Authors offer story-writing techniques
A Eugene-based journalist and a Linfield alumnus shared insights into their recent books during individual author readings at the Nicholson Library.
The James Wallace Chair in Journalism at the University of Oregon, Peter Laufer, discussed concepts in investigative journalism and introduced his non-fiction trilogy during an event March 17.
Laufer’s trilogy explores the concepts of animal use and abuse through stories about butterflies, exotic pets their owners, and cock- fighting.
He answered questions and discussed information gathering techniques about “The Dangerous World of Butterflies,” the first book in his trilogy.
“It’s a book about butterfly collecting — from true crime and poaching to heated debates between butterfly conservationists and butterfly farmers,” Laufer said.
Laufer said that the subject matter of his trilogy, which uncovers uncomfortable material, such as animal abuse, made it difficult to reach sources who weren’t willing to be candid and exposed in an interview setting.
“Part of the art of journalism is to get information,” Laufer said. “It’s almost a process of seduction to get an unwilling source to share information.”
Laufer shared information gathering techniques, such as building trustworthy reputations with sources and asking them questions about themselves.
“I never lie to sources about who I am or how I’ll use the information they give me, but I don’t always reveal it unless I’m asked,” he said.
Laufer also gave the audience insight into his writing process and how he builds a story from an initial idea.
He said that he began writing “The Dangerous World of Butterflies” after being invited to a butterfly reserve in Nicaragua.
“After going to the butterfly reserve and hearing them talk about the poaching that goes on in the butterfly world, I started to realize there was a story,” Laufer said. “So I found problems and then talked to people who were creating and solving those problems.”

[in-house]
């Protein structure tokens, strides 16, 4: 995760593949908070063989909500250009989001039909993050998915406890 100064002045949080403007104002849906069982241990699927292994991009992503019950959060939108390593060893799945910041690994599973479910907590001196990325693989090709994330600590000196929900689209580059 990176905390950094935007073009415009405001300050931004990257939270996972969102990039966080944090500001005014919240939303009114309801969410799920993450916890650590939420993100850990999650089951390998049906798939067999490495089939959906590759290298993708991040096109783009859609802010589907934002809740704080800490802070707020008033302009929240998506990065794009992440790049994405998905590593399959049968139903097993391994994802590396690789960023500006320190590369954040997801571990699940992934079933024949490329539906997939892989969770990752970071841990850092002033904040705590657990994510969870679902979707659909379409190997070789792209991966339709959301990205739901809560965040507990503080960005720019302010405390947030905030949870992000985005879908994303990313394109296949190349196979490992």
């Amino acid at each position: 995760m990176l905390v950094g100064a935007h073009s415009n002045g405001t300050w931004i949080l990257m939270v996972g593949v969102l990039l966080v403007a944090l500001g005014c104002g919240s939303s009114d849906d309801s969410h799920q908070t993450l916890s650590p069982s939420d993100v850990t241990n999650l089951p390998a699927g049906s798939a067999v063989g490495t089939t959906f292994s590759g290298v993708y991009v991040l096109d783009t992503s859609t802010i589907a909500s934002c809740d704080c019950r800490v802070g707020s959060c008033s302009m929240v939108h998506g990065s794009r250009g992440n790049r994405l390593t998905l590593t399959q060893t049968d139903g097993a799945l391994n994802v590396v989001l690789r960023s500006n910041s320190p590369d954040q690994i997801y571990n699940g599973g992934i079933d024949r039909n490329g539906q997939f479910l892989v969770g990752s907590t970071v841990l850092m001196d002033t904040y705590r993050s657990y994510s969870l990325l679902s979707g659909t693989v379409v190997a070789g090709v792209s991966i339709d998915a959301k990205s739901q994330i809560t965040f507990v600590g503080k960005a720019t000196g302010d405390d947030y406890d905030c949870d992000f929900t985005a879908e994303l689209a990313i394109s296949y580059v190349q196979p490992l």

Laufer stressed the importance of being curious about the world and constantly asking questions.
“Be careful, because once you’re a journalist, you’ll never stop being a journalist,” he said.
Michael Huntsberger, assistant professor of mass communication, said that he enjoyed hearing about Laufer’s story-building process.
“It’s always a different experience for each journalist,” Huntsberger said. “I like to hear people talk about how they find elements in a story and the research that goes into specific stories. It’s gratifying to hear someone articulate what they do.”
Junior Michael Sanchez said that he was encouraged by Laufer’s work and the exhortation to constantly question things in life.
“[Laufer] reminded us that we should always be curious,” Sanchez said. “It’s part of our job when we want to be a voice for others.”
Laurel Adams, class of ’59, read excerpts from his debut novel “Two Boys” on March 15.
Adams’ novel blends his own life experiences, history and a web of his daydreams into a coming-of-age story about two Oregonian boys during the Great Depression.
During the event, Adams read selected excerpts of the novel, ranging from the characters’ exploration of each other’s religious and cultural backgrounds to sports and hunting segments, to letters back and forth from home to the military front during World War II.
Adams said that McMinnville was the inspiration for the setting and the characters were products of his own life experiences and his imagination.
“I’ve always spent a lot of time dreaming,” Adams said. “Whenever I’m mowing the lawn or raking leaves or loading the dishwasher, my mind is always creating stories.”
Joanna Peterson/Culture editor
Joanna Peterson can be reached at firstname.lastname@example.org.